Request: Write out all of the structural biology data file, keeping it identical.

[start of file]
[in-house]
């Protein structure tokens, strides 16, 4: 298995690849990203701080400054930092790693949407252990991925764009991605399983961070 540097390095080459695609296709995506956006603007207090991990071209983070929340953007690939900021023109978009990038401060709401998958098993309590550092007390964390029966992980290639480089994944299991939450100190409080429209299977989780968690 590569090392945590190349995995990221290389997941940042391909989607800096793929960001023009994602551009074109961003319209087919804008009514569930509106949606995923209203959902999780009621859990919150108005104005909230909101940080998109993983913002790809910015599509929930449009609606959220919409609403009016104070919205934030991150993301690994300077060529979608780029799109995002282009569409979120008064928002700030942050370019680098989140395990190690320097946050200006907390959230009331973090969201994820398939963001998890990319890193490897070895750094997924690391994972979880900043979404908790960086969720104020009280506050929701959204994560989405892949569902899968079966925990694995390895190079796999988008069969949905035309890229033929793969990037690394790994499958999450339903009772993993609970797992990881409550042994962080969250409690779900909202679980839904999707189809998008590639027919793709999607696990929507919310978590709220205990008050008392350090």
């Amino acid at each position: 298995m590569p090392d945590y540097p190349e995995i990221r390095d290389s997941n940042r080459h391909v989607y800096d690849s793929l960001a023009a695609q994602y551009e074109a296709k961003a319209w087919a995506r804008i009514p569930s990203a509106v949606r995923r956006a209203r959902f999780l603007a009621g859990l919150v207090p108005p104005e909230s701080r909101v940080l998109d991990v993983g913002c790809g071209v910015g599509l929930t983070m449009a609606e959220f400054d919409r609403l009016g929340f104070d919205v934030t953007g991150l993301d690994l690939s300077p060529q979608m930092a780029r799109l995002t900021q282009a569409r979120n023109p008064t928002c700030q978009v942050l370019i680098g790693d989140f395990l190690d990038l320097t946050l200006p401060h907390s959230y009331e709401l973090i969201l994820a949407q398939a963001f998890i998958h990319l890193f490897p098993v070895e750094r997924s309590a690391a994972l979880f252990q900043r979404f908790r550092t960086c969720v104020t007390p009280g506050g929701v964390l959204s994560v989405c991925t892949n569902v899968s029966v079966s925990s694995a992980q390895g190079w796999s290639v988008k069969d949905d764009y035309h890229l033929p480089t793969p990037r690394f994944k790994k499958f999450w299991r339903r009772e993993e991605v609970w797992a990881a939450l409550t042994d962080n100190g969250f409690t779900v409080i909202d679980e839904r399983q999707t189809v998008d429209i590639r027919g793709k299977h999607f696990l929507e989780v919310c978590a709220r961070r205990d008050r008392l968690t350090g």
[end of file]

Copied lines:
[in-house]
């Protein structure tokens, strides 16, 4: 298995690849990203701080400054930092790693949407252990991925764009991605399983961070 540097390095080459695609296709995506956006603007207090991990071209983070929340953007690939900021023109978009990038401060709401998958098993309590550092007390964390029966992980290639480089994944299991939450100190409080429209299977989780968690 590569090392945590190349995995990221290389997941940042391909989607800096793929960001023009994602551009074109961003319209087919804008009514569930509106949606995923209203959902999780009621859990919150108005104005909230909101940080998109993983913002790809910015599509929930449009609606959220919409609403009016104070919205934030991150993301690994300077060529979608780029799109995002282009569409979120008064928002700030942050370019680098989140395990190690320097946050200006907390959230009331973090969201994820398939963001998890990319890193490897070895750094997924690391994972979880900043979404908790960086969720104020009280506050929701959204994560989405892949569902899968079966925990694995390895190079796999988008069969949905035309890229033929793969990037690394790994499958999450339903009772993993609970797992990881409550042994962080969250409690779900909202679980839904999707189809998008590639027919793709999607696990929507919310978590709220205990008050008392350090």
């Amino acid at each position: 298995m590569p090392d945590y540097p190349e995995i990221r390095d290389s997941n940042r080459h391909v989607y800096d690849s793929l960001a023009a695609q994602y551009e074109a296709k961003a319209w087919a995506r804008i009514p569930s990203a509106v949606r995923r956006a209203r959902f999780l603007a009621g859990l919150v207090p108005p104005e909230s701080r909101v940080l998109d991990v993983g913002c790809g071209v910015g599509l929930t983070m449009a609606e959220f400054d919409r609403l009016g929340f104070d919205v934030t953007g991150l993301d690994l690939s300077p060529q979608m930092a780029r799109l995002t900021q282009a569409r979120n023109p008064t928002c700030q978009v942050l370019i680098g790693d989140f395990l190690d990038l320097t946050l200006p401060h907390s959230y009331e709401l973090i969201l994820a949407q398939a963001f998890i998958h990319l890193f490897p098993v070895e750094r997924s309590a690391a994972l979880f252990q900043r979404f908790r550092t960086c969720v104020t007390p009280g506050g929701v964390l959204s994560v989405c991925t892949n569902v899968s029966v079966s925990s694995a992980q390895g190079w796999s290639v988008k069969d949905d764009y035309h890229l033929p480089t793969p990037r690394f994944k790994k499958f999450w299991r339903r009772e993993e991605v609970w797992a990881a939450l409550t042994d962080n100190g969250f409690t779900v409080i909202d679980e839904r399983q999707t189809v998008d429209i590639r027919g793709k299977h999607f696990l929507e989780v919310c978590a709220r961070r205990d008050r008392l968690t350090g």